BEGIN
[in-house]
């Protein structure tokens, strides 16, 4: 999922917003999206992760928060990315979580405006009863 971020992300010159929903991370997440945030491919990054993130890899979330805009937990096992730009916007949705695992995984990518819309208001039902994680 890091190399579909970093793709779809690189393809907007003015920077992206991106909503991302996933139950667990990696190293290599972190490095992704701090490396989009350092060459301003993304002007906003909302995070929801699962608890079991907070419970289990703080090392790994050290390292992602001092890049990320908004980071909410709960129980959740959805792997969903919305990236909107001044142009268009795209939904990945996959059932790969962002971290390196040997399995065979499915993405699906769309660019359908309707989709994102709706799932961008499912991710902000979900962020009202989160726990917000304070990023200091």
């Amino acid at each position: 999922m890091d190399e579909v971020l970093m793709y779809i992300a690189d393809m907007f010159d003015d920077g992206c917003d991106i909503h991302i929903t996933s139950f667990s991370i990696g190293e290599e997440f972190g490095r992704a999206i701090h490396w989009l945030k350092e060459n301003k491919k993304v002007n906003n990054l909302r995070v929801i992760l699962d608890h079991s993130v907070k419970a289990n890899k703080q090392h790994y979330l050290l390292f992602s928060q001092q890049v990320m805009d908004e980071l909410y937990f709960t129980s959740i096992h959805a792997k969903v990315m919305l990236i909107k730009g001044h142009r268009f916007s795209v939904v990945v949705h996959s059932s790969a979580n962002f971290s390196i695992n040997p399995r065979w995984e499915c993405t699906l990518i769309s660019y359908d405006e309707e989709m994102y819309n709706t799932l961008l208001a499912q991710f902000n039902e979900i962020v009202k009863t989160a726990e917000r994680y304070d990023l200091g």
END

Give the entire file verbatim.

[in-house]
């Protein structure tokens, strides 16, 4: 999922917003999206992760928060990315979580405006009863 971020992300010159929903991370997440945030491919990054993130890899979330805009937990096992730009916007949705695992995984990518819309208001039902994680 890091190399579909970093793709779809690189393809907007003015920077992206991106909503991302996933139950667990990696190293290599972190490095992704701090490396989009350092060459301003993304002007906003909302995070929801699962608890079991907070419970289990703080090392790994050290390292992602001092890049990320908004980071909410709960129980959740959805792997969903919305990236909107001044142009268009795209939904990945996959059932790969962002971290390196040997399995065979499915993405699906769309660019359908309707989709994102709706799932961008499912991710902000979900962020009202989160726990917000304070990023200091």
């Amino acid at each position: 999922m890091d190399e579909v971020l970093m793709y779809i992300a690189d393809m907007f010159d003015d920077g992206c917003d991106i909503h991302i929903t996933s139950f667990s991370i990696g190293e290599e997440f972190g490095r992704a999206i701090h490396w989009l945030k350092e060459n301003k491919k993304v002007n906003n990054l909302r995070v929801i992760l699962d608890h079991s993130v907070k419970a289990n890899k703080q090392h790994y979330l050290l390292f992602s928060q001092q890049v990320m805009d908004e980071l909410y937990f709960t129980s959740i096992h959805a792997k969903v990315m919305l990236i909107k730009g001044h142009r268009f916007s795209v939904v990945v949705h996959s059932s790969a979580n962002f971290s390196i695992n040997p399995r065979w995984e499915c993405t699906l990518i769309s660019y359908d405006e309707e989709m994102y819309n709706t799932l961008l208001a499912q991710f902000n039902e979900i962020v009202k009863t989160a726990e917000r994680y304070d990023l200091g």